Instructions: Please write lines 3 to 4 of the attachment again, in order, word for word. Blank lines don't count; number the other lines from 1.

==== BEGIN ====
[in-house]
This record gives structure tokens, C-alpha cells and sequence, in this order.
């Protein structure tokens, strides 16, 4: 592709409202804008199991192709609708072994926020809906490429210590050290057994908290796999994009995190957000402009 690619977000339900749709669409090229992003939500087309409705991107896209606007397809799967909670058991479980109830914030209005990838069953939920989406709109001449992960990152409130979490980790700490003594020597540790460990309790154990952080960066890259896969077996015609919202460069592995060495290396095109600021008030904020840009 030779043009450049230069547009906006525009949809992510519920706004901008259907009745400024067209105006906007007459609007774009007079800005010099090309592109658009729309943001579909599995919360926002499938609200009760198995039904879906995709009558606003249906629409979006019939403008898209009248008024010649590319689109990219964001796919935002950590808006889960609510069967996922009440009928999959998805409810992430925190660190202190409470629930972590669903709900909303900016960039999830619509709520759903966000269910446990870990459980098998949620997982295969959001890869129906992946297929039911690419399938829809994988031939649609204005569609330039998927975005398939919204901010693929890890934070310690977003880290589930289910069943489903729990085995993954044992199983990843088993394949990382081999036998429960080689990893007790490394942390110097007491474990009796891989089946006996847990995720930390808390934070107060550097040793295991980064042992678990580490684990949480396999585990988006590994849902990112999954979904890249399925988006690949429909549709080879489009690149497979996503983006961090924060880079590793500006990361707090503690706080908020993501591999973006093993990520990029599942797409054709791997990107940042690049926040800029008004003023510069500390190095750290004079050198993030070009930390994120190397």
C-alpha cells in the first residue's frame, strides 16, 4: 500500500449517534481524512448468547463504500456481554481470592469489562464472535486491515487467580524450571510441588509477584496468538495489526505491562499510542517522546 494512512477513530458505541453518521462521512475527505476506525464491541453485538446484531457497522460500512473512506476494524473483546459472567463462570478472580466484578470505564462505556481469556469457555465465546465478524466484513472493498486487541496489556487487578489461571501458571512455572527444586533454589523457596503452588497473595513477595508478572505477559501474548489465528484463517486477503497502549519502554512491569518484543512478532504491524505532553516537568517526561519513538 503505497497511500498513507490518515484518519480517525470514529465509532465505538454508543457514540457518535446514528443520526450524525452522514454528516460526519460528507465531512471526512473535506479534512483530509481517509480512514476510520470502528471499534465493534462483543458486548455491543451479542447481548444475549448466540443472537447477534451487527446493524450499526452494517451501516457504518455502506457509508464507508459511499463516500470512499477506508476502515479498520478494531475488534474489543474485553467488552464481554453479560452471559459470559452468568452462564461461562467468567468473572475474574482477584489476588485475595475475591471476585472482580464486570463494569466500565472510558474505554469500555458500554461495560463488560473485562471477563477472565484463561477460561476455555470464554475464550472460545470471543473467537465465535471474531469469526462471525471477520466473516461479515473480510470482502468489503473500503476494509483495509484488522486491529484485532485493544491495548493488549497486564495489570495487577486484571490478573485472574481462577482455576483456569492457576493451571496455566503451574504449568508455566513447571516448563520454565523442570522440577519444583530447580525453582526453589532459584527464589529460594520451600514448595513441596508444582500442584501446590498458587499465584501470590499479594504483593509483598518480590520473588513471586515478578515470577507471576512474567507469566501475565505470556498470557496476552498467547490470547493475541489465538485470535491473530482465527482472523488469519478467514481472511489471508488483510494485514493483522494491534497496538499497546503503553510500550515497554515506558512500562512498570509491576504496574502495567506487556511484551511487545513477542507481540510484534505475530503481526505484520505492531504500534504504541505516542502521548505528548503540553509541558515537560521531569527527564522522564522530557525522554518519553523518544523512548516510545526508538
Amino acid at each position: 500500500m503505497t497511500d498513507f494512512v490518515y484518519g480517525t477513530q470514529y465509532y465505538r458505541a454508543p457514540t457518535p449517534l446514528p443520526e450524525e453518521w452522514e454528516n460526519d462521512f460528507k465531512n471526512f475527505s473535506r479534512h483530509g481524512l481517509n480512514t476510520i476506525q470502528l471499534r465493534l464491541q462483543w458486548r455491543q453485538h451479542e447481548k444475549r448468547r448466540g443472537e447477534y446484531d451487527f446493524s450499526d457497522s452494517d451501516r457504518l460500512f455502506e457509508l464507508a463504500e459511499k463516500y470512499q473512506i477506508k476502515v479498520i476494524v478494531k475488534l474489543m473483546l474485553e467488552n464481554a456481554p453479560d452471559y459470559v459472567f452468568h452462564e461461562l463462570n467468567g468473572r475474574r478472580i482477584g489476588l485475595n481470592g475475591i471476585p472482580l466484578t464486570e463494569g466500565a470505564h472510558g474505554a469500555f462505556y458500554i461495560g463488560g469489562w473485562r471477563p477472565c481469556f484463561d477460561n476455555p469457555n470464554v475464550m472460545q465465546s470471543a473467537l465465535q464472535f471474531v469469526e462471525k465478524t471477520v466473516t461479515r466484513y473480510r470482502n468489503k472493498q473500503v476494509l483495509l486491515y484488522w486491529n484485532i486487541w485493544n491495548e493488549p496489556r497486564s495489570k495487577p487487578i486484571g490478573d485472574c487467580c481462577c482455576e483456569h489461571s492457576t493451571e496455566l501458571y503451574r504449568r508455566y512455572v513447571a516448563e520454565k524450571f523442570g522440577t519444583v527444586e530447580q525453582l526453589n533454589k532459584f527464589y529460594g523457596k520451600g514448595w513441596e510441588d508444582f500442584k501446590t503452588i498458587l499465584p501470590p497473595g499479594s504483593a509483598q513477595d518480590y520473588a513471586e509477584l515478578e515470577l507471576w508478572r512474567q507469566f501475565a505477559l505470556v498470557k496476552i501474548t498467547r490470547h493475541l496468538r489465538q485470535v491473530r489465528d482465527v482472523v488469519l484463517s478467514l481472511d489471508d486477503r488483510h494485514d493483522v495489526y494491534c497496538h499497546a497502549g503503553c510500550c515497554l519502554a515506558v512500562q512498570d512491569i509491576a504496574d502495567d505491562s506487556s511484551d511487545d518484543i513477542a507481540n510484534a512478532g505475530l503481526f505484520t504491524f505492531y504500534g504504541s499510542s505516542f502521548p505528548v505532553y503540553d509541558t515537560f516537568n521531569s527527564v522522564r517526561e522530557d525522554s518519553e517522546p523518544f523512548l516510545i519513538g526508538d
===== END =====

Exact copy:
């Protein structure tokens, strides 16, 4: 592709409202804008199991192709609708072994926020809906490429210590050290057994908290796999994009995190957000402009 690619977000339900749709669409090229992003939500087309409705991107896209606007397809799967909670058991479980109830914030209005990838069953939920989406709109001449992960990152409130979490980790700490003594020597540790460990309790154990952080960066890259896969077996015609919202460069592995060495290396095109600021008030904020840009 030779043009450049230069547009906006525009949809992510519920706004901008259907009745400024067209105006906007007459609007774009007079800005010099090309592109658009729309943001579909599995919360926002499938609200009760198995039904879906995709009558606003249906629409979006019939403008898209009248008024010649590319689109990219964001796919935002950590808006889960609510069967996922009440009928999959998805409810992430925190660190202190409470629930972590669903709900909303900016960039999830619509709520759903966000269910446990870990459980098998949620997982295969959001890869129906992946297929039911690419399938829809994988031939649609204005569609330039998927975005398939919204901010693929890890934070310690977003880290589930289910069943489903729990085995993954044992199983990843088993394949990382081999036998429960080689990893007790490394942390110097007491474990009796891989089946006996847990995720930390808390934070107060550097040793295991980064042992678990580490684990949480396999585990988006590994849902990112999954979904890249399925988006690949429909549709080879489009690149497979996503983006961090924060880079590793500006990361707090503690706080908020993501591999973006093993990520990029599942797409054709791997990107940042690049926040800029008004003023510069500390190095750290004079050198993030070009930390994120190397």
C-alpha cells in the first residue's frame, strides 16, 4: 500500500449517534481524512448468547463504500456481554481470592469489562464472535486491515487467580524450571510441588509477584496468538495489526505491562499510542517522546 494512512477513530458505541453518521462521512475527505476506525464491541453485538446484531457497522460500512473512506476494524473483546459472567463462570478472580466484578470505564462505556481469556469457555465465546465478524466484513472493498486487541496489556487487578489461571501458571512455572527444586533454589523457596503452588497473595513477595508478572505477559501474548489465528484463517486477503497502549519502554512491569518484543512478532504491524505532553516537568517526561519513538 503505497497511500498513507490518515484518519480517525470514529465509532465505538454508543457514540457518535446514528443520526450524525452522514454528516460526519460528507465531512471526512473535506479534512483530509481517509480512514476510520470502528471499534465493534462483543458486548455491543451479542447481548444475549448466540443472537447477534451487527446493524450499526452494517451501516457504518455502506457509508464507508459511499463516500470512499477506508476502515479498520478494531475488534474489543474485553467488552464481554453479560452471559459470559452468568452462564461461562467468567468473572475474574482477584489476588485475595475475591471476585472482580464486570463494569466500565472510558474505554469500555458500554461495560463488560473485562471477563477472565484463561477460561476455555470464554475464550472460545470471543473467537465465535471474531469469526462471525471477520466473516461479515473480510470482502468489503473500503476494509483495509484488522486491529484485532485493544491495548493488549497486564495489570495487577486484571490478573485472574481462577482455576483456569492457576493451571496455566503451574504449568508455566513447571516448563520454565523442570522440577519444583530447580525453582526453589532459584527464589529460594520451600514448595513441596508444582500442584501446590498458587499465584501470590499479594504483593509483598518480590520473588513471586515478578515470577507471576512474567507469566501475565505470556498470557496476552498467547490470547493475541489465538485470535491473530482465527482472523488469519478467514481472511489471508488483510494485514493483522494491534497496538499497546503503553510500550515497554515506558512500562512498570509491576504496574502495567506487556511484551511487545513477542507481540510484534505475530503481526505484520505492531504500534504504541505516542502521548505528548503540553509541558515537560521531569527527564522522564522530557525522554518519553523518544523512548516510545526508538